Earth, Moon, Sun

Northern Illinois to experience 94% totality of April 8 solar eclipse

Posted 4/3/24

SPRINGFIELD – Preparations are underway to host thousands of visitors in Illinois for the Monday, April 8, 2024, total solar eclipse that will pass over the state.

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Earth, Moon, Sun

Northern Illinois to experience 94% totality of April 8 solar eclipse

Posted

SPRINGFIELD – Preparations are underway to host thousands of visitors in Illinois for the Monday, April 8, 2024, total solar eclipse that will pass over the state.

Staff from multiple state agencies – including the Illinois Department of Transportation, the Department of Natural Resources, Illinois State Police, Illinois Conservation Police, the Illinois Emergency Management Agency and Office of Homeland Security, the Illinois Office of Tourism, and the Illinois Department of Public Health – have worked together for more than a year to ensure a safe and successful experience for the influx of eclipse watchers.

"For those who want to experience the magic of a total solar eclipse, come to Illinois," said Governor JB Pritzker. "My administration is diligently working to ensure that spectators safely experience this celestial event, while supporting southern Illinois' local economy."

Southern Illinois is in the path of totality for the second time since Aug. 21, 2017, making it the eclipse crossroads of America. Carbondale and Southern Illinois University are on the centerline of the path of totality and will see 4 minutes and 9 seconds of totality in 2024 - nearly double what was seen in 2017.

People in northern Illinois will experience an estimated 94% totality. The eclipse will enter the country and begin moving into Southwest Texas at around 12:30 p.m. In northern Illinois, parts of it will begin at 12:51 p.m. with the peak time around 2:07 p.m. By 3:22 p.m., the eclipse will move out of the area.

Southern Illinois University is hosting numerous educational and enrichment events during the four days of the eclipse weekend, culminating with a public viewing at the football stadium on April 8 and other activities. The weekend is expected to attract thousands of visitors to the region.

"We are glad to offer four days of festivities, education and research leading up to the eclipse, and we are proud to partner with NASA EDGE and Adler Planetarium on Eclipse Day for an unforgettable experience at Saluki Stadium," SIU Carbondale Chancellor Austin A. Lane said. "This is an exciting time for SIU Carbondale and the community."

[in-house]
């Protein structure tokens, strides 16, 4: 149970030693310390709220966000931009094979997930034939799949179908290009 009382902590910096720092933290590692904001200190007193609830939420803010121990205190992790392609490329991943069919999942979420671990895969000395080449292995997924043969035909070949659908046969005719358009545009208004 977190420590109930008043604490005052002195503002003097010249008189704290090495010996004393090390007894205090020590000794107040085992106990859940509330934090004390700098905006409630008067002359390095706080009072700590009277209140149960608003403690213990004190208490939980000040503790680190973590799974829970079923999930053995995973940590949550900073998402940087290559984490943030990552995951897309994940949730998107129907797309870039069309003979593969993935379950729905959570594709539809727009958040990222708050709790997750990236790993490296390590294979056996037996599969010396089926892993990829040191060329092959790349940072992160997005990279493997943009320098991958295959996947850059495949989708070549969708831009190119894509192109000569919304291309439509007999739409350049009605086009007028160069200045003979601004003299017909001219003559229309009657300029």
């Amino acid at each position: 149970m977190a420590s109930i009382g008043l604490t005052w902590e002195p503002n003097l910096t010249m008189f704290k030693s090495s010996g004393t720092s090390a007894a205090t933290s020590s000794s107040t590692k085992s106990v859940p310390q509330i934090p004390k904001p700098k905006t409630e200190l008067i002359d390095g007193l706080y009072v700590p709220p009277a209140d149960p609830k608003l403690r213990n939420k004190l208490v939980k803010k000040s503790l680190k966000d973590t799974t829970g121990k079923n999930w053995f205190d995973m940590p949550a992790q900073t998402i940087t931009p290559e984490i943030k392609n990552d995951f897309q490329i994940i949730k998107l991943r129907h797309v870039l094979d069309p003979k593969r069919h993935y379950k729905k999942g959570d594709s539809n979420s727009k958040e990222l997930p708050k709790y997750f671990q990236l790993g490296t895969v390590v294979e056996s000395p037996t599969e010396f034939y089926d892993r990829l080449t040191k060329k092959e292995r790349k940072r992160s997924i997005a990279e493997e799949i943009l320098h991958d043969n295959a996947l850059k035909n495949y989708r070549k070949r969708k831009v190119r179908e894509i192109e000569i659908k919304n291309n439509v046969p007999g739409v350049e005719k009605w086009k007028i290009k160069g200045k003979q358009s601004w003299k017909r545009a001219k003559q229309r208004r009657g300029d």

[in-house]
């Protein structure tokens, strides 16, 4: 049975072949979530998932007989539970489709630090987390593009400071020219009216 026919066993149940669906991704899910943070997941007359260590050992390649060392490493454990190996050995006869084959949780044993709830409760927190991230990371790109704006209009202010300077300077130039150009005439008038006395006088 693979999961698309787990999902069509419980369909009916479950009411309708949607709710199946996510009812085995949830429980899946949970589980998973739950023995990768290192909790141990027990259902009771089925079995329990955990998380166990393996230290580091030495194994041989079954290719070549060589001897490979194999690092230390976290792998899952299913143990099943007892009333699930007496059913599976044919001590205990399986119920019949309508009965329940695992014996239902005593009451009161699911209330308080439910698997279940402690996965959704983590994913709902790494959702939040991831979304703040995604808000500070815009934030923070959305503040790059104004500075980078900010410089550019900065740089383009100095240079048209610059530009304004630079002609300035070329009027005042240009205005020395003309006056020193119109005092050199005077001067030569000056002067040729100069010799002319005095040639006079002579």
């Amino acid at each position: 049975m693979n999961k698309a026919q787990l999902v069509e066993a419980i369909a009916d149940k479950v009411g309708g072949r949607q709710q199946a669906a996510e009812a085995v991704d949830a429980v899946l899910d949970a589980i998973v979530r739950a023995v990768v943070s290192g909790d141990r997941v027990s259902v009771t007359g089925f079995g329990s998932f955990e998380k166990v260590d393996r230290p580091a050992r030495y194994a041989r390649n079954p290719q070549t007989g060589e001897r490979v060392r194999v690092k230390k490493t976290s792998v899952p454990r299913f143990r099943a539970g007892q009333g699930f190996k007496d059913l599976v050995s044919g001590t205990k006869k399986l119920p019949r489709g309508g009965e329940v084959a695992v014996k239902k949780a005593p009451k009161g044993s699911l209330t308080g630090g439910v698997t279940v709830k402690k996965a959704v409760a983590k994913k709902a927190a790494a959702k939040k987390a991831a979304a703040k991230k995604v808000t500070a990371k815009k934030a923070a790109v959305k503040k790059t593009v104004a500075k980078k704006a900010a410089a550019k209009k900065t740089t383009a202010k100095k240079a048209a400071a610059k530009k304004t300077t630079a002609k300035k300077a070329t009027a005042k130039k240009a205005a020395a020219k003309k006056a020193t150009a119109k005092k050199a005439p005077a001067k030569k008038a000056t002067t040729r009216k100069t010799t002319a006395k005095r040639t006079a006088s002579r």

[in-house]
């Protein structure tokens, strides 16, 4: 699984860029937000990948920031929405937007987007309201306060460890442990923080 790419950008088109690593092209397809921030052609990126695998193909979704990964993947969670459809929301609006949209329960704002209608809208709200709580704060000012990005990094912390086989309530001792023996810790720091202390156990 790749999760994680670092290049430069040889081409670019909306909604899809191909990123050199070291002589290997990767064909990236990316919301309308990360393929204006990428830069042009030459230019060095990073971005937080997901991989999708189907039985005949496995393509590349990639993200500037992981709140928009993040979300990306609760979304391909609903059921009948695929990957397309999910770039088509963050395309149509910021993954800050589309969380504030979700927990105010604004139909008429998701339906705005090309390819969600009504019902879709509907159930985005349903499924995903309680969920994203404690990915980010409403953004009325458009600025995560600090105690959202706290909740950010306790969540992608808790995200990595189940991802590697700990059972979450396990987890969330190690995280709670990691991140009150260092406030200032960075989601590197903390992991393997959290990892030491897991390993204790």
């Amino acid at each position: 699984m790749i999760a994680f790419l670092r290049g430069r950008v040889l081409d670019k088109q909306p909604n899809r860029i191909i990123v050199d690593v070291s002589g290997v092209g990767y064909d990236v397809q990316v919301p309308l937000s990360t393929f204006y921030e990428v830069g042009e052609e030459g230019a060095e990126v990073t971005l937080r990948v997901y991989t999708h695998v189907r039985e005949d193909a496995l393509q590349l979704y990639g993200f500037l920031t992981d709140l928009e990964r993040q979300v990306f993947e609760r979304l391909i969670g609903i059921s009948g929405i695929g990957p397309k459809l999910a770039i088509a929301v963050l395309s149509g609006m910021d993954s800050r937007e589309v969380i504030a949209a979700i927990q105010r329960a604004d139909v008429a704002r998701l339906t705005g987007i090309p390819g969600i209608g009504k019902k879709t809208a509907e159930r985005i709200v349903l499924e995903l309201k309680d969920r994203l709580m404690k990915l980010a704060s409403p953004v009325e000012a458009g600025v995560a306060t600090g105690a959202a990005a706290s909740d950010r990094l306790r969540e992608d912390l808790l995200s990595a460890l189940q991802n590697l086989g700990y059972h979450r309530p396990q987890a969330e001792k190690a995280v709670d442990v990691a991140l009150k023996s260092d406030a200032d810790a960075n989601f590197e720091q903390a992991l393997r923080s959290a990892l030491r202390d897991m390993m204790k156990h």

Daniel Thomas, deputy director of the Illinois Department of Commerce and Economic Opportunity, Office of Tourism, said that in 2017, nearly 200,000 people witnessed the solar eclipse in southern Illinois, generating a visitor spending impact estimated between $15 million and $18 million.

"The solar eclipse is an incredible opportunity for Illinois to welcome visitors from across the Midwest and beyond, allowing them to discover the natural beauty of southern Illinois," Thomas said. "We recommend visitors arrive early to enjoy the weekend leading up to the eclipse and experience the many new hotel options in the area including the many outdoor activities, including hiking, biking, rock climbing, horseback riding, ziplining and embrace a real change of pace during this rare event."

While encouraging people to enjoy the unique experience of the solar eclipse, the Illinois Department of Public Health (IDPH) is also reminding residents and visitors to take proper precautions to protect their health and safety during the event.

One of the main areas of concern is eye safety. IDPH reminds people that looking directly at a solar eclipse can cause serious or permanent eye damage. Standard sunglasses do not offer protection, no matter how dark, and are not safe for viewing the sun. To directly view the eclipse, people must use special safe eclipse viewers which meet the ISO 12312-2 international standard. Check the link https://eclipse.aas.org/eye-safety/viewers-filters to see if your eclipse viewers meet this standard.

Another way to safely view the eclipse is indirectly via pinhole projection. With your back to the sun, you can look at the shadow from the eclipse on the ground through a hole punched in an index card, an object with small holes like a pasta colander, or your fingers crossed over each other.

"It is important that Illinoisans experience the unique experience of this solar eclipse safely and carefully," said IDPH Director Dr. Sameer Vohra. "Planning ahead and knowing where to turn for help in an emergency can ensure an enjoyable experience for everyone involved."

The next total solar eclipse in the United States is set to take place Aug. 12, 2045.

The next total solar eclipse with Chicago in a path of totality isn't until Aug. 4, 2111.